U.S. inventories of new pickup trucks, large and small, have dropped to extreme lows due to the COVID-19 pandemic, according to a Cox Automotive analysis of vAuto Available Inventory data.
Low inventories are creating pressure for manufacturers to get products to dealerships, and with fleet sales being lower, this has helped the retail side of the business, according to Cox Automotive. However, as fleet sales return to pre-pandemic norms there will be huge pressure on manufacturers to satisfy both sides of the industry.
Full-size pickups trucks had only a 69 days’ supply as of July 6, 2020, according to Cox Automotive data. Mid-size trucks were fewer at 45 days’ supply. Typically, automakers prefer to have a higher days’ supply of trucks than cars or SUVs because trucks come in so many variations. A days’ supply of 80 to 90 is considered healthy.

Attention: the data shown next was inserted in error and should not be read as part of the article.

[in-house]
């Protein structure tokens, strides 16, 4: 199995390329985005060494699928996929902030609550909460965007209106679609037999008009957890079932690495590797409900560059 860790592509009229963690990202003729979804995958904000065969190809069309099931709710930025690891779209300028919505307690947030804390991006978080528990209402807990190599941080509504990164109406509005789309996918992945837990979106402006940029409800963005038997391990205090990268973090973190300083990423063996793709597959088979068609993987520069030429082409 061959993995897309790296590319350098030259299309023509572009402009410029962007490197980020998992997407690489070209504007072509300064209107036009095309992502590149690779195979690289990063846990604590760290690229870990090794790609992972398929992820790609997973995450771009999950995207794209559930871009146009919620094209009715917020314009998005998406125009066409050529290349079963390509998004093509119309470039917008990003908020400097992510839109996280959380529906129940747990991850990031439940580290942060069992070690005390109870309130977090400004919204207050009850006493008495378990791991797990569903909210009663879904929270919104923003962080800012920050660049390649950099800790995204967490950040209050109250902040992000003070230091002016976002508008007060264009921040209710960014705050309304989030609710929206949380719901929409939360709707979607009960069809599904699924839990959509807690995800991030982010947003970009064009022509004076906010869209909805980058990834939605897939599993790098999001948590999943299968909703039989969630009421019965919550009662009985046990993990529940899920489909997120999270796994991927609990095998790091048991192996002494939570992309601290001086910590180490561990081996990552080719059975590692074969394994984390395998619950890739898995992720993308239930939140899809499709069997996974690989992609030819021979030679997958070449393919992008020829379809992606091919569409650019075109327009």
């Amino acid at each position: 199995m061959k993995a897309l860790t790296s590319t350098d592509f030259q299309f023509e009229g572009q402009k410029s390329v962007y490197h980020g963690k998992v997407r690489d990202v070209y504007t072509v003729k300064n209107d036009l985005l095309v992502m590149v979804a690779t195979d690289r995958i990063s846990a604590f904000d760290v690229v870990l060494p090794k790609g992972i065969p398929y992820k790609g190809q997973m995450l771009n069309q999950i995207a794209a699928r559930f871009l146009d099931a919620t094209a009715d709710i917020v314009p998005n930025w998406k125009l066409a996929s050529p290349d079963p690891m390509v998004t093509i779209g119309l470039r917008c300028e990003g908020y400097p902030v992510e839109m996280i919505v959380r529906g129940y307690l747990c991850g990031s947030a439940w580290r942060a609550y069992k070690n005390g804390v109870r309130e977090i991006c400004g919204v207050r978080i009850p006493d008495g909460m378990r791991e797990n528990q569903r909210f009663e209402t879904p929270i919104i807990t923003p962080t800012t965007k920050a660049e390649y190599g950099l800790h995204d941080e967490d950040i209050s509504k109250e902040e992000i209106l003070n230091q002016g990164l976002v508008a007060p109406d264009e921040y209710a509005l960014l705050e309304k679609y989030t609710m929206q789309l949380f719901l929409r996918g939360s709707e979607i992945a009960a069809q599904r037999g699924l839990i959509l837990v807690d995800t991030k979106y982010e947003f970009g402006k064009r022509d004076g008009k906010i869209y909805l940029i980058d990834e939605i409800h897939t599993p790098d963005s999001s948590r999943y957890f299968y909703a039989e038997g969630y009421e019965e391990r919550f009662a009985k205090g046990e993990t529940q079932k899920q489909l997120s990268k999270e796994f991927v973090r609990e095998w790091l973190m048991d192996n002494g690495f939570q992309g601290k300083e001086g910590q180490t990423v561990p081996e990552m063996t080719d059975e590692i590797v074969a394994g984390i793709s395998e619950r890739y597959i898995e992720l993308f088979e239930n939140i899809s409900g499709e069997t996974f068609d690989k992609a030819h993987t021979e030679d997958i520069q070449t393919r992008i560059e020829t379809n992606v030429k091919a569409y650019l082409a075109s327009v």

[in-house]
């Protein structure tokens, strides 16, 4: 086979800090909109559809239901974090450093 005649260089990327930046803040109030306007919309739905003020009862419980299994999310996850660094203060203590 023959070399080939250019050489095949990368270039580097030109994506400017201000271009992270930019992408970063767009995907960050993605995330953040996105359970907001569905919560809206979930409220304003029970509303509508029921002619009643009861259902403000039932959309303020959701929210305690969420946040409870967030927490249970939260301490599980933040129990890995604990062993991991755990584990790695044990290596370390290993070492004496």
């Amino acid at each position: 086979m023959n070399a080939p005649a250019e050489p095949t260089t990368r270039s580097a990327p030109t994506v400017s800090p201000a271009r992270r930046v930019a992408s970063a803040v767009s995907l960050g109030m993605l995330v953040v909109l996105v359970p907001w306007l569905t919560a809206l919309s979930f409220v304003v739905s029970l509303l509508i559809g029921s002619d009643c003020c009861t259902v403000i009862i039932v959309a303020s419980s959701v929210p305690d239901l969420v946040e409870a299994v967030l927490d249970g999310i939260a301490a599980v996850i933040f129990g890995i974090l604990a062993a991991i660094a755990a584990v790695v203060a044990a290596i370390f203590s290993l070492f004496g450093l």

“Buyers were scooping up pickups when the business shifted to zero-percent financing deals as the pandemic started and, even though plants are now up and running, automakers are having a tough time catching up,” said Charlie Chesbrough, Cox Automotive senior economist.
For Toyota, the full-size Tundra is down to a 26 days’ supply. Meanwhile, the Tacoma has only a 19 days’ supply. Both trucks are built at Toyota’s plant in San Antonio, Texas, a state recently hit hard by the coronavirus. Toyota announced a major investment in the plant and will move all Tacoma production to Mexico in 2021 to make room for the Sequoia SUV at the Texas plant.
Meanwhile for General Motors, both the full-size Chevrolet Silverado and GMC Sierra are down to 56 days’ supply. The midsize Chevrolet Colorado and GMC Canyon have even less inventory, with days’ supply of 46 on the Chevy and 53 on the GMC.
The situation could worsen as General Motors temporarily halted the third shift at its Wentzville, Mo., plant, which makes the popular Chevrolet Colorado and GMC Canyon, due impacts from COVID-19, Cox said.
Meanwhile, Ford and Ram are reported to have higher inventories.